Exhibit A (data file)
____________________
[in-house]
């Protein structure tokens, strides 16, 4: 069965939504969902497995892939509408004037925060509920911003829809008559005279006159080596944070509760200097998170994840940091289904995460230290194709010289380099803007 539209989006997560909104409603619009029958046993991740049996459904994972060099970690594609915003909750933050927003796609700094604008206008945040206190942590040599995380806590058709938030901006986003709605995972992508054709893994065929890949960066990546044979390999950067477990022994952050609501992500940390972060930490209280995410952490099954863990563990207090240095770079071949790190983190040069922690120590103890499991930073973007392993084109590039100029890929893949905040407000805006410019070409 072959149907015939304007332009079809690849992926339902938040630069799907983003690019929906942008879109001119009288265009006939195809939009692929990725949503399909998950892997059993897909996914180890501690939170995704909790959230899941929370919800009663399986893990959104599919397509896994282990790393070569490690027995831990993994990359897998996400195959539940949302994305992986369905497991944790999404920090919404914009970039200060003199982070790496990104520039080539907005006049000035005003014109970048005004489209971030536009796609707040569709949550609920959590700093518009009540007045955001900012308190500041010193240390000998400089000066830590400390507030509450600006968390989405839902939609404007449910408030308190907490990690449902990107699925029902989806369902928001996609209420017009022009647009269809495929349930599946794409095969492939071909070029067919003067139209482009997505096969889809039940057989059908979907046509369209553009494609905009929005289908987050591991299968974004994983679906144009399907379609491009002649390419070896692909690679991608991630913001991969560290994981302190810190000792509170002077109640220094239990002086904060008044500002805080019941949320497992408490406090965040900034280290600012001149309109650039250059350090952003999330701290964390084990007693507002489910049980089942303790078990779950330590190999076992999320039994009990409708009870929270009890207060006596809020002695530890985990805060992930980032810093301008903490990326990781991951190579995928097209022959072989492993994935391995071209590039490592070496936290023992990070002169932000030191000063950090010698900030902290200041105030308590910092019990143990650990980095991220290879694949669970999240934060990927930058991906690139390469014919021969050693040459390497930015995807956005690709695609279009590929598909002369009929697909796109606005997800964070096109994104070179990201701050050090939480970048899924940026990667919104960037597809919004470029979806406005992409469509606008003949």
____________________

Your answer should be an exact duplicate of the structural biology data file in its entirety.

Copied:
[in-house]
């Protein structure tokens, strides 16, 4: 069965939504969902497995892939509408004037925060509920911003829809008559005279006159080596944070509760200097998170994840940091289904995460230290194709010289380099803007 539209989006997560909104409603619009029958046993991740049996459904994972060099970690594609915003909750933050927003796609700094604008206008945040206190942590040599995380806590058709938030901006986003709605995972992508054709893994065929890949960066990546044979390999950067477990022994952050609501992500940390972060930490209280995410952490099954863990563990207090240095770079071949790190983190040069922690120590103890499991930073973007392993084109590039100029890929893949905040407000805006410019070409 072959149907015939304007332009079809690849992926339902938040630069799907983003690019929906942008879109001119009288265009006939195809939009692929990725949503399909998950892997059993897909996914180890501690939170995704909790959230899941929370919800009663399986893990959104599919397509896994282990790393070569490690027995831990993994990359897998996400195959539940949302994305992986369905497991944790999404920090919404914009970039200060003199982070790496990104520039080539907005006049000035005003014109970048005004489209971030536009796609707040569709949550609920959590700093518009009540007045955001900012308190500041010193240390000998400089000066830590400390507030509450600006968390989405839902939609404007449910408030308190907490990690449902990107699925029902989806369902928001996609209420017009022009647009269809495929349930599946794409095969492939071909070029067919003067139209482009997505096969889809039940057989059908979907046509369209553009494609905009929005289908987050591991299968974004994983679906144009399907379609491009002649390419070896692909690679991608991630913001991969560290994981302190810190000792509170002077109640220094239990002086904060008044500002805080019941949320497992408490406090965040900034280290600012001149309109650039250059350090952003999330701290964390084990007693507002489910049980089942303790078990779950330590190999076992999320039994009990409708009870929270009890207060006596809020002695530890985990805060992930980032810093301008903490990326990781991951190579995928097209022959072989492993994935391995071209590039490592070496936290023992990070002169932000030191000063950090010698900030902290200041105030308590910092019990143990650990980095991220290879694949669970999240934060990927930058991906690139390469014919021969050693040459390497930015995807956005690709695609279009590929598909002369009929697909796109606005997800964070096109994104070179990201701050050090939480970048899924940026990667919104960037597809919004470029979806406005992409469509606008003949």